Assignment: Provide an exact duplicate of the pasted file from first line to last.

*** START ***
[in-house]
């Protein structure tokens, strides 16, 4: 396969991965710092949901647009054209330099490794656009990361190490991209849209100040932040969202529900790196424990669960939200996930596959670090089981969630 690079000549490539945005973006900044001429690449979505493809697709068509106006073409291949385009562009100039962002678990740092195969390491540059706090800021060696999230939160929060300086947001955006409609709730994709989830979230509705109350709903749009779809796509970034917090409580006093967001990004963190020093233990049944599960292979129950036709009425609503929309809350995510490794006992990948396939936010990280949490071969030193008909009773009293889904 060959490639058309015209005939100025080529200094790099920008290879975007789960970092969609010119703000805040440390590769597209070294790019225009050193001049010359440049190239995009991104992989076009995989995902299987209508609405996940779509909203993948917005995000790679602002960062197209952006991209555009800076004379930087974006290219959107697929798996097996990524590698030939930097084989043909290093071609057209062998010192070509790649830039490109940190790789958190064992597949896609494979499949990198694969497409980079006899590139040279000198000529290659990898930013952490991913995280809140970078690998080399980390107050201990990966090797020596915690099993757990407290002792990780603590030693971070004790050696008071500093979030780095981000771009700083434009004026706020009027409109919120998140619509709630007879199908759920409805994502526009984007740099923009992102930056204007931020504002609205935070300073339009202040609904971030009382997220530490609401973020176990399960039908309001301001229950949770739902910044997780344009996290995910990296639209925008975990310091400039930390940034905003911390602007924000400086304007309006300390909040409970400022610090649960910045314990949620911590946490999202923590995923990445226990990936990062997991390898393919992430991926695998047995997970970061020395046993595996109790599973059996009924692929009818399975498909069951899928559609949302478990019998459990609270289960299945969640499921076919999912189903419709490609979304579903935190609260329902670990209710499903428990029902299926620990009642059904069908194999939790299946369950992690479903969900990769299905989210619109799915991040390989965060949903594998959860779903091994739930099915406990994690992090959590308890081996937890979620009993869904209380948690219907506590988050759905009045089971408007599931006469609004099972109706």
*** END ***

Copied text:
[in-house]
């Protein structure tokens, strides 16, 4: 396969991965710092949901647009054209330099490794656009990361190490991209849209100040932040969202529900790196424990669960939200996930596959670090089981969630 690079000549490539945005973006900044001429690449979505493809697709068509106006073409291949385009562009100039962002678990740092195969390491540059706090800021060696999230939160929060300086947001955006409609709730994709989830979230509705109350709903749009779809796509970034917090409580006093967001990004963190020093233990049944599960292979129950036709009425609503929309809350995510490794006992990948396939936010990280949490071969030193008909009773009293889904 060959490639058309015209005939100025080529200094790099920008290879975007789960970092969609010119703000805040440390590769597209070294790019225009050193001049010359440049190239995009991104992989076009995989995902299987209508609405996940779509909203993948917005995000790679602002960062197209952006991209555009800076004379930087974006290219959107697929798996097996990524590698030939930097084989043909290093071609057209062998010192070509790649830039490109940190790789958190064992597949896609494979499949990198694969497409980079006899590139040279000198000529290659990898930013952490991913995280809140970078690998080399980390107050201990990966090797020596915690099993757990407290002792990780603590030693971070004790050696008071500093979030780095981000771009700083434009004026706020009027409109919120998140619509709630007879199908759920409805994502526009984007740099923009992102930056204007931020504002609205935070300073339009202040609904971030009382997220530490609401973020176990399960039908309001301001229950949770739902910044997780344009996290995910990296639209925008975990310091400039930390940034905003911390602007924000400086304007309006300390909040409970400022610090649960910045314990949620911590946490999202923590995923990445226990990936990062997991390898393919992430991926695998047995997970970061020395046993595996109790599973059996009924692929009818399975498909069951899928559609949302478990019998459990609270289960299945969640499921076919999912189903419709490609979304579903935190609260329902670990209710499903428990029902299926620990009642059904069908194999939790299946369950992690479903969900990769299905989210619109799915991040390989965060949903594998959860779903091994739930099915406990994690992090959590308890081996937890979620009993869904209380948690219907506590988050759905009045089971408007599931006469609004099972109706």